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Large capacitor charge "controllers" (Car Audio)

(c) klausmobile 2000

One-farad capacitors require some care. It's a common knowledge that they must be pre-charged with a current-limiting resistor before plugging in. It is less common knowledge that those fifty-dollar 'smart cap controllers' are in fact very simple devices, two dollars for parts and labor. Here's a basic cap switch that will connect capacitor to ground only when it's charged to within 0.4-0.7V from battery voltage (otherwise, it's charging through a 22 Ohm resistor, which can be a low-power 12V lightbulb, too).

Note that when the circuit is open, and a high current draw starts dicharging the capacitor, T1 (N-MOS with low channel resistance - IRF1010, IRFP054, IRF048, P60N06 etc) is actually conducting in reverse direction (as in syncronous rectifiers: S->D not D->S). This is OK for a fully open MOS FET. The circuit could be built on P-channek devices too but they are inherently worse conductors than N-channels.

Such a cheap, simple circuit needs no heatsink. Just parallel as many FETs as necessary (with a common gate control network). Given amplifier (AB class) useful output P /Watts/ and each FET's Rds /Ohms/, and 1 Watt maximum heat dissipation for each, number of transistors N>=1/6 * P * sqrt (Rds). Practically, it is safe to cut N 2-3 times, so minimum N>=1/15 * P * sqrt(Rds). That is, one IRF1010 with maximum (hot) Rds of 0.020 Ohms, can safely serve a 120W output amplifier. Commercial controllers rely on many (some as many as 18 devices) small dirt-cheap transistors in D2 or MiniDIP cases, each dissipating up to 0.3-0.5W. Some of them have Rds actually better than the best devices in 'large' TO220 and TO247 cases.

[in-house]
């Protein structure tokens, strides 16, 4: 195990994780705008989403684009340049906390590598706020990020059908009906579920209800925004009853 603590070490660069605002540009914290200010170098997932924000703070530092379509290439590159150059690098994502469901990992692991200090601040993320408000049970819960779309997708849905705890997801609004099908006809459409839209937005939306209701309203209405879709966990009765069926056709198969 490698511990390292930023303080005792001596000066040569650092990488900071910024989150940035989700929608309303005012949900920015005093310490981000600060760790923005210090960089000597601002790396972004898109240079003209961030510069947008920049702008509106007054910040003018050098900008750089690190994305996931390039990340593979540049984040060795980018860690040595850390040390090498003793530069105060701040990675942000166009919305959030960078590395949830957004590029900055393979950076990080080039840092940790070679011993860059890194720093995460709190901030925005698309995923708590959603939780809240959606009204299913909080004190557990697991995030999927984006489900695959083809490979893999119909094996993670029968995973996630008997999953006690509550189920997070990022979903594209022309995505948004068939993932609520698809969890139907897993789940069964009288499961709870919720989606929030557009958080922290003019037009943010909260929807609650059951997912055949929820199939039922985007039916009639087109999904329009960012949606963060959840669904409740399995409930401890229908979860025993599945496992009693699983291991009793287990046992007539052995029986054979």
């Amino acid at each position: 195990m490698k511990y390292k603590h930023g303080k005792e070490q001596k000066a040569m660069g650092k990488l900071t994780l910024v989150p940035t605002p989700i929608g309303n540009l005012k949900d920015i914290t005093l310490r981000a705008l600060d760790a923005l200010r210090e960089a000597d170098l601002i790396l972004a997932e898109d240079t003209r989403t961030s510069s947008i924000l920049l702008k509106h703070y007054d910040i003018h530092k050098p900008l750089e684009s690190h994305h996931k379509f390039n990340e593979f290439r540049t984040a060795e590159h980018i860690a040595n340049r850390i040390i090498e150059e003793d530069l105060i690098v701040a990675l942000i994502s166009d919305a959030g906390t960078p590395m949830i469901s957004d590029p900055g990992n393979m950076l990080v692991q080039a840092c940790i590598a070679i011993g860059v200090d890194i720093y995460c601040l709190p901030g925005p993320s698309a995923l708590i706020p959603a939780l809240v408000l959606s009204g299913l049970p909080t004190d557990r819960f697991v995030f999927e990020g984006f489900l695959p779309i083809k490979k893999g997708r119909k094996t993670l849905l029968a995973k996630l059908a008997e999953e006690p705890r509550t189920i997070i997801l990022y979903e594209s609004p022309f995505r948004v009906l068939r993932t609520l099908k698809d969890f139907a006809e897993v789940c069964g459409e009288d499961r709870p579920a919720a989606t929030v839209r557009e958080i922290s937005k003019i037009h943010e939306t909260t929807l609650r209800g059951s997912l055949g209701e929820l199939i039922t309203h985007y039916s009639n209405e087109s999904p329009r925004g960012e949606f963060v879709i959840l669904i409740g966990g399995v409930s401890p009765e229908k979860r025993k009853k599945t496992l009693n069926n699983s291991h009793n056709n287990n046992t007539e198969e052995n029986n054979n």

A step further is to disable capacitor discharge when REMOTE control signal is low. The simplest solution is to power all gate control circuitry from the REMOTE wire, or - better - with a follower. LEDs D3-D4 indicate charge, D5-D6 - switch is open. 0.2F capacitor value shown is for example only - that's enough assuming a single transistor serves a 120W amp.

Power loss in the switch depends on the FET's Rds, and even more - on wiring. Thin, inefficient power wiring can leave the whole device useless. DO NOT rely on PCB copper - use thick, at least 2 copper litz wire. For a DIY install, forget fancy terminals and hard-solder short AWG8 wires that will connect to amp and distributor box.


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